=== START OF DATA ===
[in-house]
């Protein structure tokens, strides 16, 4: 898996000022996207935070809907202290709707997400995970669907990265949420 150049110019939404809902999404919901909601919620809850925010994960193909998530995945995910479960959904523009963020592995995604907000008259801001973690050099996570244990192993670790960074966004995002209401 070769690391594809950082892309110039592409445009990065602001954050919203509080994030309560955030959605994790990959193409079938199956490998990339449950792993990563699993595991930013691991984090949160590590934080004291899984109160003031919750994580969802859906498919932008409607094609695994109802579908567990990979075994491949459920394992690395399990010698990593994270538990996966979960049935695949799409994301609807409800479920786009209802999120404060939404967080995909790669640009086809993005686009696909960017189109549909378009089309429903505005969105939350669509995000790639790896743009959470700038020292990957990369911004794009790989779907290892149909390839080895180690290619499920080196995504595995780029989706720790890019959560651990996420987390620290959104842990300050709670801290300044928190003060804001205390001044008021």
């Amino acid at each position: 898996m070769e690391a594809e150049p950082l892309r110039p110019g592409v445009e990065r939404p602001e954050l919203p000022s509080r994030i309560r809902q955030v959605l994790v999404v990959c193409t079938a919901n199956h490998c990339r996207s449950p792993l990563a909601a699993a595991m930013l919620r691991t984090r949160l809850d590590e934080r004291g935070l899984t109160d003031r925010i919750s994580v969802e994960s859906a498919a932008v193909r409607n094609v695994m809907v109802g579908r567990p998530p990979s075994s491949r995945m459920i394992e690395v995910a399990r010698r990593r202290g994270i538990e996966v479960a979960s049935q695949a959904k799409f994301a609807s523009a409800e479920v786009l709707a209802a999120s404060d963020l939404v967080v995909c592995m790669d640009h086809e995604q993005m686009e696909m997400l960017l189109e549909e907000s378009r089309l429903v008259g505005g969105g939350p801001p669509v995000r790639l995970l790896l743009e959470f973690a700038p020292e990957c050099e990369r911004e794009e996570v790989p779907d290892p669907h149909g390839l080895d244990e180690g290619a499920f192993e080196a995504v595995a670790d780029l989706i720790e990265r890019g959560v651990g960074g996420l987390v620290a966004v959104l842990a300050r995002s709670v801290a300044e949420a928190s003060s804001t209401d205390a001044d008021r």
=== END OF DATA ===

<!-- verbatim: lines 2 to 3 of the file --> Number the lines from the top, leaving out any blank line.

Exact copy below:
């Protein structure tokens, strides 16, 4: 898996000022996207935070809907202290709707997400995970669907990265949420 150049110019939404809902999404919901909601919620809850925010994960193909998530995945995910479960959904523009963020592995995604907000008259801001973690050099996570244990192993670790960074966004995002209401 070769690391594809950082892309110039592409445009990065602001954050919203509080994030309560955030959605994790990959193409079938199956490998990339449950792993990563699993595991930013691991984090949160590590934080004291899984109160003031919750994580969802859906498919932008409607094609695994109802579908567990990979075994491949459920394992690395399990010698990593994270538990996966979960049935695949799409994301609807409800479920786009209802999120404060939404967080995909790669640009086809993005686009696909960017189109549909378009089309429903505005969105939350669509995000790639790896743009959470700038020292990957990369911004794009790989779907290892149909390839080895180690290619499920080196995504595995780029989706720790890019959560651990996420987390620290959104842990300050709670801290300044928190003060804001205390001044008021």
């Amino acid at each position: 898996m070769e690391a594809e150049p950082l892309r110039p110019g592409v445009e990065r939404p602001e954050l919203p000022s509080r994030i309560r809902q955030v959605l994790v999404v990959c193409t079938a919901n199956h490998c990339r996207s449950p792993l990563a909601a699993a595991m930013l919620r691991t984090r949160l809850d590590e934080r004291g935070l899984t109160d003031r925010i919750s994580v969802e994960s859906a498919a932008v193909r409607n094609v695994m809907v109802g579908r567990p998530p990979s075994s491949r995945m459920i394992e690395v995910a399990r010698r990593r202290g994270i538990e996966v479960a979960s049935q695949a959904k799409f994301a609807s523009a409800e479920v786009l709707a209802a999120s404060d963020l939404v967080v995909c592995m790669d640009h086809e995604q993005m686009e696909m997400l960017l189109e549909e907000s378009r089309l429903v008259g505005g969105g939350p801001p669509v995000r790639l995970l790896l743009e959470f973690a700038p020292e990957c050099e990369r911004e794009e996570v790989p779907d290892p669907h149909g390839l080895d244990e180690g290619a499920f192993e080196a995504v595995a670790d780029l989706i720790e990265r890019g959560v651990g960074g996420l987390v620290a966004v959104l842990a300050r995002s709670v801290a300044e949420a928190s003060s804001t209401d205390a001044d008021r």